Starting in January of this year, we have implemented a confidential and comprehensive adolescent health screen for teens and young adults 14 and up in our office called the "Behavioral Health Works". The screen was piloted at the renowned Children's Hospital in Philadelphia and now is utilized in their ER and in over 50 primary care offices.
The questionnaire covers 10 key domains: school, family, substance abuse, safety, demographics, medical, nutrition/eating, depression, anxiety, suicide, trauma, psychosis, and bullying. It usually takes less than 10 minutes to screen and is done on the computer. Analysis shows it is a reliable and valid tool for measuring adolescent and young adult behavioral health. It scores risk behaviors and identifies strengths so that your pediatrician can facilitate conversation and referrals to mental health professionals if needed.
Anxiety and depression are omnipresent in the pediatric population. As of 2015, The National Institute of Mental Health found that 6.3 million teens of 30% girls and 20% boys have had an anxiety disorder. About 5% adolescents suffer from depression at any given time. In the US, primary care has become the #1 source of mental health care. Mental Health is difficult to quantify and can be difficult to talk about, especially when you are a teenager. We chose to implement the screen in our office to identify anxiety and depression more accurately and quickly, and to also identify teens at the greatest risk: those who contemplate suicide or have attempted suicide. In the US, suicide is the number one cause of death for teens aged 10-24. Females are four times more likely to attempt suicide but males are four times likely to die. These are sobering statistics for those of us who work with children daily.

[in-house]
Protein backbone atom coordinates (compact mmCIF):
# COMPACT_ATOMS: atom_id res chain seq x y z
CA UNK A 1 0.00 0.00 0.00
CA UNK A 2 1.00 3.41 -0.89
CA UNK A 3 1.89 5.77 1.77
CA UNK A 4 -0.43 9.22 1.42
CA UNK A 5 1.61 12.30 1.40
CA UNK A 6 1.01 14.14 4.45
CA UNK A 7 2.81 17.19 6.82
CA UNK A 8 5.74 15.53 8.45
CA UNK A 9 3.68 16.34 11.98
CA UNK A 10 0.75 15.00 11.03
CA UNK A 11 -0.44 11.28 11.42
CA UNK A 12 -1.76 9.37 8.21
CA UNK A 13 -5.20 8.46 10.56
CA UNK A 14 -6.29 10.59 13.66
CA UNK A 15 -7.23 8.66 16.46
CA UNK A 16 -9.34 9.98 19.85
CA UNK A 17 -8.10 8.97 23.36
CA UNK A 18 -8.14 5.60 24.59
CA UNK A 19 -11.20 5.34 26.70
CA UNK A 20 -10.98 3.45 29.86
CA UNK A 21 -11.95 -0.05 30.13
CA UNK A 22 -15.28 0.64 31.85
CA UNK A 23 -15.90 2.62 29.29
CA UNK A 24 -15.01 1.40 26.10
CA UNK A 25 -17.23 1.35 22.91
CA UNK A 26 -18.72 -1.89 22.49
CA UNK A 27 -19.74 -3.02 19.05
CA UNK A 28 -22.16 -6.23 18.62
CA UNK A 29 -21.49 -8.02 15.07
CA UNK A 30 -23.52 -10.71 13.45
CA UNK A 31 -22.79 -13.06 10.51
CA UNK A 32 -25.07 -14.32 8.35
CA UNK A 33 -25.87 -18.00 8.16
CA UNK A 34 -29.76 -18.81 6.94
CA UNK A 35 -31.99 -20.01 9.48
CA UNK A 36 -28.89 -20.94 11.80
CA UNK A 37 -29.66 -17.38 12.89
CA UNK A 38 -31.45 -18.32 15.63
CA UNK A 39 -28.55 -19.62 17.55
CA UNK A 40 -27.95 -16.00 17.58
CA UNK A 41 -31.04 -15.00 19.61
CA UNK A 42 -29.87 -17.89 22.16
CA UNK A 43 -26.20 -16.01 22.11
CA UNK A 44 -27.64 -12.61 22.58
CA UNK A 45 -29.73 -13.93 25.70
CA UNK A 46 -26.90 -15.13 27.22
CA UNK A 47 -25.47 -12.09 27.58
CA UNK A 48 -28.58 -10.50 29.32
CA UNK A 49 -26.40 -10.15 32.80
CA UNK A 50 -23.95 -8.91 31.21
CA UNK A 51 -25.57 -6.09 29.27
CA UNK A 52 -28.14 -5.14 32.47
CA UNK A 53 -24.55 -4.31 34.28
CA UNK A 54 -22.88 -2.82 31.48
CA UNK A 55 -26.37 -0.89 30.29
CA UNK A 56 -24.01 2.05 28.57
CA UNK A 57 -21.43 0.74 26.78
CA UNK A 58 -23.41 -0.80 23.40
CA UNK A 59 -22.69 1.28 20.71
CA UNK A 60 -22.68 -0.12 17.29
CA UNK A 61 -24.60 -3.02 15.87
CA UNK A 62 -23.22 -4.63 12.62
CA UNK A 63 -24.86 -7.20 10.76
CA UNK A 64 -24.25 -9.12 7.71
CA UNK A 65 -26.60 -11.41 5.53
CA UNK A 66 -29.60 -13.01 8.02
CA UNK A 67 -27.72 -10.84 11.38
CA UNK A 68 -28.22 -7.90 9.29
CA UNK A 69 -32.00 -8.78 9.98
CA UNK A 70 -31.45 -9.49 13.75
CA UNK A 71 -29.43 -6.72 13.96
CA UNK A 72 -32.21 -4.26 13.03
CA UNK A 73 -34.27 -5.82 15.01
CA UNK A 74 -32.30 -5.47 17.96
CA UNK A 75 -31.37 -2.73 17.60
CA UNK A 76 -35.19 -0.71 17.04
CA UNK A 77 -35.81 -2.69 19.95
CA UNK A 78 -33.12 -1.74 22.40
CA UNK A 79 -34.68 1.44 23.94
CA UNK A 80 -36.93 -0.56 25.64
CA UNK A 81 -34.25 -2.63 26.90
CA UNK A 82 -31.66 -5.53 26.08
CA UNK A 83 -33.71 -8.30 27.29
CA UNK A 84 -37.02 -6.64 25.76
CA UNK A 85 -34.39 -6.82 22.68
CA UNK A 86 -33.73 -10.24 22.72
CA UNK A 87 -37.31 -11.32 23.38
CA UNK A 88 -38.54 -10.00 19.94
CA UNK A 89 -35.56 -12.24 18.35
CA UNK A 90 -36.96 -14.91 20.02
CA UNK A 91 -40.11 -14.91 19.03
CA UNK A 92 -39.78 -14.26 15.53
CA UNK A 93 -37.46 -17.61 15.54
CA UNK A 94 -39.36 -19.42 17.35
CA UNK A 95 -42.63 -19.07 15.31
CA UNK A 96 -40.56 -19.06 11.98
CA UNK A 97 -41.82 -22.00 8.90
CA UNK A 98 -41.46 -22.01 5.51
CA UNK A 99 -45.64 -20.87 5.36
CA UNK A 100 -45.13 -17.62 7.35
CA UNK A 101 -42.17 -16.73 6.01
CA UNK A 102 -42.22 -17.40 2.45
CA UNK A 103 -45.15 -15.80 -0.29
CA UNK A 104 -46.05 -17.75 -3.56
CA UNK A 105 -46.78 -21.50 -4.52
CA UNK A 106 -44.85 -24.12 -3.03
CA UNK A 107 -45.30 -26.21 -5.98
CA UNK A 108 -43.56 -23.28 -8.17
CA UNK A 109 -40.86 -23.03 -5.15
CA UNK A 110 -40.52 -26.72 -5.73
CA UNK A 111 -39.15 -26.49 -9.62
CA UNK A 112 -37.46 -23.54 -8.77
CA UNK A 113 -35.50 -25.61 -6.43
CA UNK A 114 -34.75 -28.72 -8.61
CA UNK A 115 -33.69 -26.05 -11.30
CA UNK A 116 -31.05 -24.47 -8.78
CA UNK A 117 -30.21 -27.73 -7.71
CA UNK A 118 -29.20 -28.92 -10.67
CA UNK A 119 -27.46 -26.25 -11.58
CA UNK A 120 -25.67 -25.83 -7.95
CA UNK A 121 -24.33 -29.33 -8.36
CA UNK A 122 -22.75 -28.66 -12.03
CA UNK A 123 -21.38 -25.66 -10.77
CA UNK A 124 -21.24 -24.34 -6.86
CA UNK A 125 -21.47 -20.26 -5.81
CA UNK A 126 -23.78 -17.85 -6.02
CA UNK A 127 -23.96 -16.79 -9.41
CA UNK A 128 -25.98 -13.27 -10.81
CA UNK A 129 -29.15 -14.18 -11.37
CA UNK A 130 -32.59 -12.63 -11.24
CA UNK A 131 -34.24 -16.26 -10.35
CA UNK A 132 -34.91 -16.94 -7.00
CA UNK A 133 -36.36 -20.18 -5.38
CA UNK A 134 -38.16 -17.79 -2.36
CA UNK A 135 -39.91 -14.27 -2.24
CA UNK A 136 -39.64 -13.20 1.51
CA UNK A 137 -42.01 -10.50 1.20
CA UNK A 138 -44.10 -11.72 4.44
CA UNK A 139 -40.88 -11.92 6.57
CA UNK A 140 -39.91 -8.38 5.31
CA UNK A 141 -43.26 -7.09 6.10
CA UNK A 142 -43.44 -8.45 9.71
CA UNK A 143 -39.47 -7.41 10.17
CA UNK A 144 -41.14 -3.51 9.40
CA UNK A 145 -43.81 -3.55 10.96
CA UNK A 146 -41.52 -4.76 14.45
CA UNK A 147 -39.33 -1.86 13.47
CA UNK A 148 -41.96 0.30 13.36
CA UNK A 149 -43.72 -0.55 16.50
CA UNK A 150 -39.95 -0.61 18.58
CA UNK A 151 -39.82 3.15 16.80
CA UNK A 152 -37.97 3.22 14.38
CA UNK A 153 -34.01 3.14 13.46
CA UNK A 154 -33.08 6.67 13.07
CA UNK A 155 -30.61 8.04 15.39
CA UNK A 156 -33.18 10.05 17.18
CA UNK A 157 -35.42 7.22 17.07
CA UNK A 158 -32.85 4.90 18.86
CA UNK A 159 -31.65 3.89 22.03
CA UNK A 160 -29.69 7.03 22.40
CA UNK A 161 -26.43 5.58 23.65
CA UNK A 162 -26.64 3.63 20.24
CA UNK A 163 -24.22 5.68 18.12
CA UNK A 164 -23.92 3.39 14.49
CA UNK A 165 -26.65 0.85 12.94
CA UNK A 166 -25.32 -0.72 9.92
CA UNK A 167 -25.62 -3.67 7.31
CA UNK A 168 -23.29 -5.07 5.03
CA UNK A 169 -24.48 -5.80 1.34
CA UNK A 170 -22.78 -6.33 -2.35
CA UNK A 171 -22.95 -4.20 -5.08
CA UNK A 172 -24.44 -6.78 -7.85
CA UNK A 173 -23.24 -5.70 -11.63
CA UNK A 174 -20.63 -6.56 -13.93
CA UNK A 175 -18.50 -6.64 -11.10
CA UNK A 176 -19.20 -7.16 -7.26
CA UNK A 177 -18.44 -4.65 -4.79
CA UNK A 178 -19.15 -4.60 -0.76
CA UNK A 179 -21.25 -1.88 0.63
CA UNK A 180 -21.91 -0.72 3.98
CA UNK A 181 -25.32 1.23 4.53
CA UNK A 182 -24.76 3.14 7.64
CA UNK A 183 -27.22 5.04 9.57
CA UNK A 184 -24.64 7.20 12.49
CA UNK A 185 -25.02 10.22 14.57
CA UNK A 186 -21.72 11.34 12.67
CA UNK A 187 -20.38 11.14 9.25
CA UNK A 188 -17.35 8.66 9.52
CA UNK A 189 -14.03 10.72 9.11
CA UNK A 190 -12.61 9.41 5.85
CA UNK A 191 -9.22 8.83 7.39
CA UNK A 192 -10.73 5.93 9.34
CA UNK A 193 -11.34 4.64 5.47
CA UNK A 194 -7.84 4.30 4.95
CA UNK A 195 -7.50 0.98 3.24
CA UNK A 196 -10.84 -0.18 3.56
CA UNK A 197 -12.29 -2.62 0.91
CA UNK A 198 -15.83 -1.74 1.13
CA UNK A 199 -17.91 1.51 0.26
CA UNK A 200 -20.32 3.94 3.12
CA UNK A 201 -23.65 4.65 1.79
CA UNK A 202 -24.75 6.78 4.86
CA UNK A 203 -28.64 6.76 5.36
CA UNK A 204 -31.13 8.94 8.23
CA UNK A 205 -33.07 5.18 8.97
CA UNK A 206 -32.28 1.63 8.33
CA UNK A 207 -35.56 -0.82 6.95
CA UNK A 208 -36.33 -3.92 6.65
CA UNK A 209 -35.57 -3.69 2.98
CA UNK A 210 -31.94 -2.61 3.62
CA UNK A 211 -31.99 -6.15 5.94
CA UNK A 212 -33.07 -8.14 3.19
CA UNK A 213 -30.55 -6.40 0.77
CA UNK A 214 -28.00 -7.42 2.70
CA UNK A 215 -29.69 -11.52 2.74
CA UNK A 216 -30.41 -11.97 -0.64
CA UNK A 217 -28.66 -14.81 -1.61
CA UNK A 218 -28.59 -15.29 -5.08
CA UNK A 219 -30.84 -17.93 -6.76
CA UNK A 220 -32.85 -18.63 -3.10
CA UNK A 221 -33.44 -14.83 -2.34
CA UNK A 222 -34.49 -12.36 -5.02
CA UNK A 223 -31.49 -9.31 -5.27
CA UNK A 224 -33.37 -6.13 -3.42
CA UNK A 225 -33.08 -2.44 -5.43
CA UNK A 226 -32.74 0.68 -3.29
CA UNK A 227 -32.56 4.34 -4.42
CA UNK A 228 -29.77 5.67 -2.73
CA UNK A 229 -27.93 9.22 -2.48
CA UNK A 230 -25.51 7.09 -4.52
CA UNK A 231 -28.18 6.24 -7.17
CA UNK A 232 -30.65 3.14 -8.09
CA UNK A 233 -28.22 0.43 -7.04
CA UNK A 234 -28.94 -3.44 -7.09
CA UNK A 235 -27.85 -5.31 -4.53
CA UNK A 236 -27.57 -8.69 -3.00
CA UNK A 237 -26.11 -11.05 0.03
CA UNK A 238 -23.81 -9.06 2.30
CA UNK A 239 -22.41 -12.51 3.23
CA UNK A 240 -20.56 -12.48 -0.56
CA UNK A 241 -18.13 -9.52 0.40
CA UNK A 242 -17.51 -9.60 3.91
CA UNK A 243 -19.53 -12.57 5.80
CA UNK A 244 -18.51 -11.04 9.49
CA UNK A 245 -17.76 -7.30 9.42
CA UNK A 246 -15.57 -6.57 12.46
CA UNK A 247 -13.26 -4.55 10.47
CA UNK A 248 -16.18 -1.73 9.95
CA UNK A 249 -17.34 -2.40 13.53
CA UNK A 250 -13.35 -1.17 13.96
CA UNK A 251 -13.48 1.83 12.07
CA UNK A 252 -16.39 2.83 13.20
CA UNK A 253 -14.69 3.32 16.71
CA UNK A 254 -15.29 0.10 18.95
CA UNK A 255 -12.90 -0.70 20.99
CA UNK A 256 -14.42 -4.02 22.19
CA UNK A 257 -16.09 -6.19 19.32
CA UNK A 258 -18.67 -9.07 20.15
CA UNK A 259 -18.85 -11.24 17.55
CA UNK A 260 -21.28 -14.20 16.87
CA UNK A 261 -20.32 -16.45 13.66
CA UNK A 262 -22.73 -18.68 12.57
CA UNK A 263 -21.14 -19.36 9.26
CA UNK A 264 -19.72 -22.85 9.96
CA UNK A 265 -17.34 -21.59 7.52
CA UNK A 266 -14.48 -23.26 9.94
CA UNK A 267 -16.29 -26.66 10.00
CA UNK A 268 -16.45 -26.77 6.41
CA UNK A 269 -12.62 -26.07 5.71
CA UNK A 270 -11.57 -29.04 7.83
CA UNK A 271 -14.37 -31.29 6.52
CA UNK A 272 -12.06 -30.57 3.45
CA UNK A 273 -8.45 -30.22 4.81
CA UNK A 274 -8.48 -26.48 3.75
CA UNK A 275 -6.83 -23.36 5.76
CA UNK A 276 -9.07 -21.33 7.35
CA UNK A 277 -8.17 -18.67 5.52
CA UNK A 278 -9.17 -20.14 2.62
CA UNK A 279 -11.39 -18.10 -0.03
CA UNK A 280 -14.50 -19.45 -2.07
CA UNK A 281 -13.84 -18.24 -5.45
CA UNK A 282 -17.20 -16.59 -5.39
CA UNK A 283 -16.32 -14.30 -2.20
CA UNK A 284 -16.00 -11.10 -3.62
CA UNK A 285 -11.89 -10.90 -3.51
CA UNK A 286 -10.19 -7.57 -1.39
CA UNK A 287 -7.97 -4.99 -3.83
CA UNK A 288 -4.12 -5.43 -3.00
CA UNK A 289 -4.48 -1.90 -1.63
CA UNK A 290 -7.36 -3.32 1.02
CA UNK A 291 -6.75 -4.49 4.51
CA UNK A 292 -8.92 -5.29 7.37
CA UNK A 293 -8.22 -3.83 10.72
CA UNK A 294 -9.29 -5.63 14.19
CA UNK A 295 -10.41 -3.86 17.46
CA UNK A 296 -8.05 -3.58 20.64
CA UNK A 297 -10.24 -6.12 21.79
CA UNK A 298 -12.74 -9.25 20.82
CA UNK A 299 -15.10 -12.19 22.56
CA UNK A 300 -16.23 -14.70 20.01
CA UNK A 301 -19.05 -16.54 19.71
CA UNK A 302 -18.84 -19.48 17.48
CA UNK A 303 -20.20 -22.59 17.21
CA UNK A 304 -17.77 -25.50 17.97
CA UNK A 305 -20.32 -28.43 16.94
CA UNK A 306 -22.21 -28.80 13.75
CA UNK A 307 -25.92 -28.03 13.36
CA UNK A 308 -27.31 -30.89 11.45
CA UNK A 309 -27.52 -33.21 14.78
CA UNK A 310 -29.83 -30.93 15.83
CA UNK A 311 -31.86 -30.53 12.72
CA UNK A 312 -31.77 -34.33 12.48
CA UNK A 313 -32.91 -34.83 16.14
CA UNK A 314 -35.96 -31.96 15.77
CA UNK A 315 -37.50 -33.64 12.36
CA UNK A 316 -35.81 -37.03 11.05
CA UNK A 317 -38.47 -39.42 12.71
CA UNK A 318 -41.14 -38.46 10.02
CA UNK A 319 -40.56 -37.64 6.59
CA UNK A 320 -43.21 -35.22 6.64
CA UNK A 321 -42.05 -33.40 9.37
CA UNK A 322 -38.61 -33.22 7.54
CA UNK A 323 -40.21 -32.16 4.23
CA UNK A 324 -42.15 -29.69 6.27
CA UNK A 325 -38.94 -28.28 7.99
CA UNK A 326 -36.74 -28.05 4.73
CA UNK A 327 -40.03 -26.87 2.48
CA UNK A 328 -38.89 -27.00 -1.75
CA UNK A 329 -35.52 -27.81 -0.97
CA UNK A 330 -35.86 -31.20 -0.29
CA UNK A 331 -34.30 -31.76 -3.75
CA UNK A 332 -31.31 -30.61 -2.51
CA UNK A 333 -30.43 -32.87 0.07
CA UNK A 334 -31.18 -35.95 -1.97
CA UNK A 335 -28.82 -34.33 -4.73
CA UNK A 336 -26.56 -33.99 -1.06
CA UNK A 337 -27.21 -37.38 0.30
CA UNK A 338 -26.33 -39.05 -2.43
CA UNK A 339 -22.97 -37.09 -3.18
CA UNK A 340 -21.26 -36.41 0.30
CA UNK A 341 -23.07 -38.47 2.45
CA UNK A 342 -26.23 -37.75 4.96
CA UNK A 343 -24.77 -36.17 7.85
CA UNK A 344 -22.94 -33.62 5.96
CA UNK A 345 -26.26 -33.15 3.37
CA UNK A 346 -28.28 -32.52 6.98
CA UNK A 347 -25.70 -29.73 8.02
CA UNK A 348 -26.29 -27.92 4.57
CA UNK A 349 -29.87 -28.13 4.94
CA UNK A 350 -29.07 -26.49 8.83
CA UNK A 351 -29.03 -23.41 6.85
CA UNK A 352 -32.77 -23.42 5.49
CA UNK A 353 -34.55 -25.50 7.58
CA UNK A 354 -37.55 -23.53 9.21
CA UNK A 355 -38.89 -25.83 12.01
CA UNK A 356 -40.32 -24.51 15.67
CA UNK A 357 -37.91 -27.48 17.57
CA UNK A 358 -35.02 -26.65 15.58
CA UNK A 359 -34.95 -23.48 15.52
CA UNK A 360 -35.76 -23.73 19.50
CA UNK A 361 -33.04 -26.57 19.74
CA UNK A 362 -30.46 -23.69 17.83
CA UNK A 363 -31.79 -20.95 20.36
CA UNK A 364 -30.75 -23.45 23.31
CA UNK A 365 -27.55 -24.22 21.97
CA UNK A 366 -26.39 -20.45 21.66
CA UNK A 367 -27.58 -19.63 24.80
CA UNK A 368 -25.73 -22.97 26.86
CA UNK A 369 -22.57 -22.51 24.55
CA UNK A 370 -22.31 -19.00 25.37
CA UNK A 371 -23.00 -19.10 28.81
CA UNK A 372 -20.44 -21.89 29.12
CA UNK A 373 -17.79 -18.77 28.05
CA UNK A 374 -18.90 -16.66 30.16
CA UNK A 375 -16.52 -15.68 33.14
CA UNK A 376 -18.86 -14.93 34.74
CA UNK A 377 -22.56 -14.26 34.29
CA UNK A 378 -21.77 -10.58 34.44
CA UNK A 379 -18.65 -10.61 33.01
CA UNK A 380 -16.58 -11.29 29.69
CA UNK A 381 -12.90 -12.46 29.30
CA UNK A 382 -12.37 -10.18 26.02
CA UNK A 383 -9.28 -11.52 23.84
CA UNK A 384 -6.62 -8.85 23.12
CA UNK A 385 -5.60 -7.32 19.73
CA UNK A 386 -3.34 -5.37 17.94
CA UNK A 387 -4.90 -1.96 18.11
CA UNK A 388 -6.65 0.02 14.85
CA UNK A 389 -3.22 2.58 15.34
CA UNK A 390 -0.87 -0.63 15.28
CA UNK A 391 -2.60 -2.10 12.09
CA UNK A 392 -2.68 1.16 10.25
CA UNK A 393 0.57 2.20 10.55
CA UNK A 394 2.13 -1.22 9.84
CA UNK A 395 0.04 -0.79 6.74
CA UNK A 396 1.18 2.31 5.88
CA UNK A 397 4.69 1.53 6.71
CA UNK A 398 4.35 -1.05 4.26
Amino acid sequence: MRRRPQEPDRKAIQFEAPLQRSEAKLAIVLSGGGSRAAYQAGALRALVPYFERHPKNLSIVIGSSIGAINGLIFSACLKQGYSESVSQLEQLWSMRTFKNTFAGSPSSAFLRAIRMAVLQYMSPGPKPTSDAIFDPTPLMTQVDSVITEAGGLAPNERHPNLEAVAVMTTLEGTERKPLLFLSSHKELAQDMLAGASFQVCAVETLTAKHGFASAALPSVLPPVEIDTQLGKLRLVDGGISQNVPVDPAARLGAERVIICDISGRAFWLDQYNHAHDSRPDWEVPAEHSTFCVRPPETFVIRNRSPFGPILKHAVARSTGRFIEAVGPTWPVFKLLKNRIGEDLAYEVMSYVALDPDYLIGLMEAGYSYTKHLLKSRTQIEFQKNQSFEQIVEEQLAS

For those contemplating suicide, it is a way to eliminate suffering or deep psychological pain/anguish. It is an interplay of behaviors, negative thoughts, and physical symptoms that leads to suicide Worrisome behaviors include: withdrawing, talking about suicide, self-harm, and addiction. Worrisome thoughts include feeling hopeless, trapped, shameful and guilty. Physical symptoms can manifest as: insomnia, agitation, restlessness, and physical pain. Risk factors include: previous suicide attempts, history of self-harm, and a history of psychiatric disorder. The best method to help those who exhibit suicidal thoughts is to plug them in immediately with skilled professionals who can talk them through their deep psychological pain and possibly recommend medication/inpatient treatment if necessary.
We never want to miss a child who needs help that walks through our office doors. We are cognizant that we may only have one shot a year to capture those teenagers who are struggling or thinking about suicide. We know mental health issues are at times difficult to talk about, and we have seen in real life how this particular screen has helped identify at risk teens and facilitate appropriate care and follow up.
We are hopeful that you as the parent will see this survey as an opportunity and not as "another thing" when you come in for your teens annual check-up. We hope you, as the adolescent, will know the information you fill out on the survey is confidential (even if that means you don't want mom or dad to know) and that you can talk about openly with your pediatrician. Together, we are optimistic that we can open the lines of communication and tackle any issues that may arise together.